Article by ISC Team from In Sheep’s Clothing Hi-Fi
Eerie, otherworldly, the epitome of ethereal, Julee Cruise will forever be remembered as the breathy, angelic voice behind some of David Lynch’s most significant works. In essence, a character in her own right that helped shape, develop and define the “Lynchian” aesthetic. And it was all due to a licensing mishap.During post-production on Lynch’s seminal 1986 film Blue Velvet, Lynch fought hard to acquire rights for This Mortal Coil’s “Song to the Siren.” When told he couldn’t use it, he wrote his own dreamy stream of consciousness lyrics on a napkin and enlisted composer Angelo Badalamenti to find a vocalist for the song. Having worked together on a musical theater production in the east village, Angelo asked Julee to scout for some possible candidates- “but he didn’t like any of the singers I recommended. He wanted dreamy and romantic. I said, ‘Let me do it.’” The rest is history.
Mysteries of Love (1986)
Heavily featured and scoring the wholesome love affair between the two leads, Mysteries of Love pointedly highlights the trace amounts of innocence amid the dark depravity that is Blue Velvet. Cruise, who considered herself a belter (she even played Janis Joplin in an Off-Broadway production called The Beehive), had to invent a whole new vocal persona for the song. She transformed her comfortable, strong, and guttural approach into its opposite. One writer called it “angel-on-Quaaludes vocals,” but Cruise thought of it as “singing like the soloist in a boys’ choir.” Lynch’s direction for the sound was typically Lynchian, telling Badalamenti, “Oh, just make it like the wind, Angelo… It should be a song that floats on the sea of time. Make it cosmic! Mysteries of Love would eventually cement and crystallize a musical aesthetic that Lynch would maintain for many years to come.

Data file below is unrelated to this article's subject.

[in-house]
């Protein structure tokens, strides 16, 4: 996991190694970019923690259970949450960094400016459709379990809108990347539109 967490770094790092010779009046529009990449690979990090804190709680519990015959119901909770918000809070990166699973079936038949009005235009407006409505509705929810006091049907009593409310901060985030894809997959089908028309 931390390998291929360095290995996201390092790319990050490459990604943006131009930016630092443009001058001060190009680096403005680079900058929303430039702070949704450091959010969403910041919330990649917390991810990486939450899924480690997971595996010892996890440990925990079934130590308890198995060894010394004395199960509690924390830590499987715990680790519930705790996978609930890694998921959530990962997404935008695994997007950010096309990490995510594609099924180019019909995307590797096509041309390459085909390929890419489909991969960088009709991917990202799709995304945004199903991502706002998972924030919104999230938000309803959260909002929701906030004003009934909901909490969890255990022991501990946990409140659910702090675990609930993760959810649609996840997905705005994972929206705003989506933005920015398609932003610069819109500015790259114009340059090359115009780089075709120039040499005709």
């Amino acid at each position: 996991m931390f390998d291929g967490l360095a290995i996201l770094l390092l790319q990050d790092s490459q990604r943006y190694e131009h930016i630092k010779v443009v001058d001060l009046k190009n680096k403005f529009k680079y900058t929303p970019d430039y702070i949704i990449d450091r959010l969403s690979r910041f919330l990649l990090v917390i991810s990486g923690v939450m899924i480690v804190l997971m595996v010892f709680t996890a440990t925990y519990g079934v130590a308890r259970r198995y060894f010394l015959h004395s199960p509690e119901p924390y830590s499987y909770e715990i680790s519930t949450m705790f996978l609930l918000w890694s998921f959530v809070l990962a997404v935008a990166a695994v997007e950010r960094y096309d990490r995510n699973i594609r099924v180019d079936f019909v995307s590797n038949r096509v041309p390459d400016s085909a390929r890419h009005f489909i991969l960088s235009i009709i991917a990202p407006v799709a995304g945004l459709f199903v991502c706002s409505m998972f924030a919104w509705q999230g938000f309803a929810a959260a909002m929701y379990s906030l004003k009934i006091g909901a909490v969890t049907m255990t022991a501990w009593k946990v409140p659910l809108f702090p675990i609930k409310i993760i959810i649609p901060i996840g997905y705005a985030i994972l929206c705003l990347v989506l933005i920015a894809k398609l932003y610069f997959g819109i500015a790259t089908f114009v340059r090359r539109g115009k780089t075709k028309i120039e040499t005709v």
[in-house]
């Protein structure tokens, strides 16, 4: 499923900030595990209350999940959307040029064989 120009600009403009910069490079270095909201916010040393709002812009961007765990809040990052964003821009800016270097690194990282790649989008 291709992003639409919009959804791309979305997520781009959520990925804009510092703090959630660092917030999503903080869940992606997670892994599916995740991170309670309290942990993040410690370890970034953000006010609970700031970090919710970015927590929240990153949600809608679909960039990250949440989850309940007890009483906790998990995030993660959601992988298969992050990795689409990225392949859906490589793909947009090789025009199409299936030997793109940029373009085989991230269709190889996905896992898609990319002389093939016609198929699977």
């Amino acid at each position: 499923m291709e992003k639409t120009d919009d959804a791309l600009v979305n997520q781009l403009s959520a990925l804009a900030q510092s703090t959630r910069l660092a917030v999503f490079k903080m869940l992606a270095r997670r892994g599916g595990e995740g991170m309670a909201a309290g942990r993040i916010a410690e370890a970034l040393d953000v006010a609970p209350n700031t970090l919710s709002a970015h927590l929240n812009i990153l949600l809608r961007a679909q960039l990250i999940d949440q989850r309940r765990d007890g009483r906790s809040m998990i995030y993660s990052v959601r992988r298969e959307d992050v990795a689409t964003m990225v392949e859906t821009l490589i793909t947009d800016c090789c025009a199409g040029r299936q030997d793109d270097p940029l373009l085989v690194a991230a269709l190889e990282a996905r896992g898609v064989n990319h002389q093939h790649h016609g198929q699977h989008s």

“Into The Night” (1989)
Lynch liked Cruise’s voice so much that he signed a record contract with her and produced her now cult-classic 1989 album Floating Into the Night. Cruise recalled the process: “David doesn’t know how to talk in musical terms, so he talked to me like he was directing a film,” Cruise told the Los Angeles Times during its initial release. “He’d say things like, ‘Really sad, Julee, make it just rip your heart out!’ Or, ‘You’re singing into a void and feel sad but not hopeless.’ His music is different from his films. He’s much more tender and intimate in his music — it’s as if he’s whispering a secret to you in his songs.”
Several songs from the LP would later soundtrack Lynch’s televised opus Twin Peaks, with the instrumental of Falling becoming the series’ theme. Her dreamy, transcendent music and the show’s eerie, surrealist tone proved to be a match made in heaven, elevating every scene in which her whispery voice appeared. She also gives a chilling performance of “Falling” in the pilot, one of the show’s most iconic moments, and appears throughout as the local roadhouse singer.
Here is a video of Cruise performing “The World Spins” in S2E7, one of the show’s most moving and pivotal episodes.
The album has since become a milestone. Cruise would identify its lasting influence by noting similarities in many of today’s young pop artists, citing Lana Del Ray and Sky Ferreira as obvious examples. David Bowie, too, was a big fan. In a recent tweet by his filmmaker son Duncan Jones, he recalled that Bowie “would put ‘Floating Into the Night’ on almost every night as dinner music. A staple.”
Summer Kisses, Winter Tears (1991)
“Until the End of the World” (1992)